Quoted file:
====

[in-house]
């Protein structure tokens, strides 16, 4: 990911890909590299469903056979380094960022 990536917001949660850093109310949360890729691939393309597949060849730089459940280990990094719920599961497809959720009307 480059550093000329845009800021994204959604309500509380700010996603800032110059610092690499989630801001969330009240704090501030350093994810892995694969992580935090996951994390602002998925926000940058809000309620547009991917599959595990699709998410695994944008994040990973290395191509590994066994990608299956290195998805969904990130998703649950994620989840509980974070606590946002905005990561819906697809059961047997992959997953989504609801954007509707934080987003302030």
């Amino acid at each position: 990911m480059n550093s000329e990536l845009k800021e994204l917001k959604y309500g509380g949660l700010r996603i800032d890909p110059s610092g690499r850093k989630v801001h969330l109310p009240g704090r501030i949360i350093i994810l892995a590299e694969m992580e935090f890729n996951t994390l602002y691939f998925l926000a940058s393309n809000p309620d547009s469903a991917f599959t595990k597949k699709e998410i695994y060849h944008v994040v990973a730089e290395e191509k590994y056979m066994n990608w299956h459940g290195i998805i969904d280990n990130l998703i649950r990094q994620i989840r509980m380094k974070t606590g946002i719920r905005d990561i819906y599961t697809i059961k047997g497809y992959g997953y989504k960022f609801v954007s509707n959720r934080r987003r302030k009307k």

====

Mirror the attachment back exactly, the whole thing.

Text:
[in-house]
């Protein structure tokens, strides 16, 4: 990911890909590299469903056979380094960022 990536917001949660850093109310949360890729691939393309597949060849730089459940280990990094719920599961497809959720009307 480059550093000329845009800021994204959604309500509380700010996603800032110059610092690499989630801001969330009240704090501030350093994810892995694969992580935090996951994390602002998925926000940058809000309620547009991917599959595990699709998410695994944008994040990973290395191509590994066994990608299956290195998805969904990130998703649950994620989840509980974070606590946002905005990561819906697809059961047997992959997953989504609801954007509707934080987003302030």
């Amino acid at each position: 990911m480059n550093s000329e990536l845009k800021e994204l917001k959604y309500g509380g949660l700010r996603i800032d890909p110059s610092g690499r850093k989630v801001h969330l109310p009240g704090r501030i949360i350093i994810l892995a590299e694969m992580e935090f890729n996951t994390l602002y691939f998925l926000a940058s393309n809000p309620d547009s469903a991917f599959t595990k597949k699709e998410i695994y060849h944008v994040v990973a730089e290395e191509k590994y056979m066994n990608w299956h459940g290195i998805i969904d280990n990130l998703i649950r990094q994620i989840r509980m380094k974070t606590g946002i719920r905005d990561i819906y599961t697809i059961k047997g497809y992959g997953y989504k960022f609801v954007s509707n959720r934080r987003r302030k009307k």